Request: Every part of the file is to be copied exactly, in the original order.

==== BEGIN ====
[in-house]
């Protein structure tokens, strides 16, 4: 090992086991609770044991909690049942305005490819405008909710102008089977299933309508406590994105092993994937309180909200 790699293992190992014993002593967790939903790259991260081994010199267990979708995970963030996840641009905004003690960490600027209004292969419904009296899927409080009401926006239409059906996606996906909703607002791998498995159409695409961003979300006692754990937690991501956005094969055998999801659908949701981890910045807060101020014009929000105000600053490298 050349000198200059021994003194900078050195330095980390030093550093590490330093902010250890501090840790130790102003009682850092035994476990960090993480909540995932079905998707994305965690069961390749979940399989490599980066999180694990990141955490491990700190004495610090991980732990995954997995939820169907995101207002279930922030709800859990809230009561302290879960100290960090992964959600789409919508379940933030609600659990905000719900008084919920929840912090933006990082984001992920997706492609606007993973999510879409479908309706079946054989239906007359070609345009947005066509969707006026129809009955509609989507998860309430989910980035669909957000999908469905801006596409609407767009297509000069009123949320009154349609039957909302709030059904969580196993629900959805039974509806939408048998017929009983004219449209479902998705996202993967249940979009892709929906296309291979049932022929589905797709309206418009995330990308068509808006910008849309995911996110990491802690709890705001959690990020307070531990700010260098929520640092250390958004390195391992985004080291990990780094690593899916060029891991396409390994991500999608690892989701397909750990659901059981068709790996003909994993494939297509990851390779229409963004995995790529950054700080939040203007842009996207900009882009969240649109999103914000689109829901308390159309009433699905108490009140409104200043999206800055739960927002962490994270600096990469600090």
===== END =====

[in-house]
């Protein structure tokens, strides 16, 4: 090992086991609770044991909690049942305005490819405008909710102008089977299933309508406590994105092993994937309180909200 790699293992190992014993002593967790939903790259991260081994010199267990979708995970963030996840641009905004003690960490600027209004292969419904009296899927409080009401926006239409059906996606996906909703607002791998498995159409695409961003979300006692754990937690991501956005094969055998999801659908949701981890910045807060101020014009929000105000600053490298 050349000198200059021994003194900078050195330095980390030093550093590490330093902010250890501090840790130790102003009682850092035994476990960090993480909540995932079905998707994305965690069961390749979940399989490599980066999180694990990141955490491990700190004495610090991980732990995954997995939820169907995101207002279930922030709800859990809230009561302290879960100290960090992964959600789409919508379940933030609600659990905000719900008084919920929840912090933006990082984001992920997706492609606007993973999510879409479908309706079946054989239906007359070609345009947005066509969707006026129809009955509609989507998860309430989910980035669909957000999908469905801006596409609407767009297509000069009123949320009154349609039957909302709030059904969580196993629900959805039974509806939408048998017929009983004219449209479902998705996202993967249940979009892709929906296309291979049932022929589905797709309206418009995330990308068509808006910008849309995911996110990491802690709890705001959690990020307070531990700010260098929520640092250390958004390195391992985004080291990990780094690593899916060029891991396409390994991500999608690892989701397909750990659901059981068709790996003909994993494939297509990851390779229409963004995995790529950054700080939040203007842009996207900009882009969240649109999103914000689109829901308390159309009433699905108490009140409104200043999206800055739960927002962490994270600096990469600090």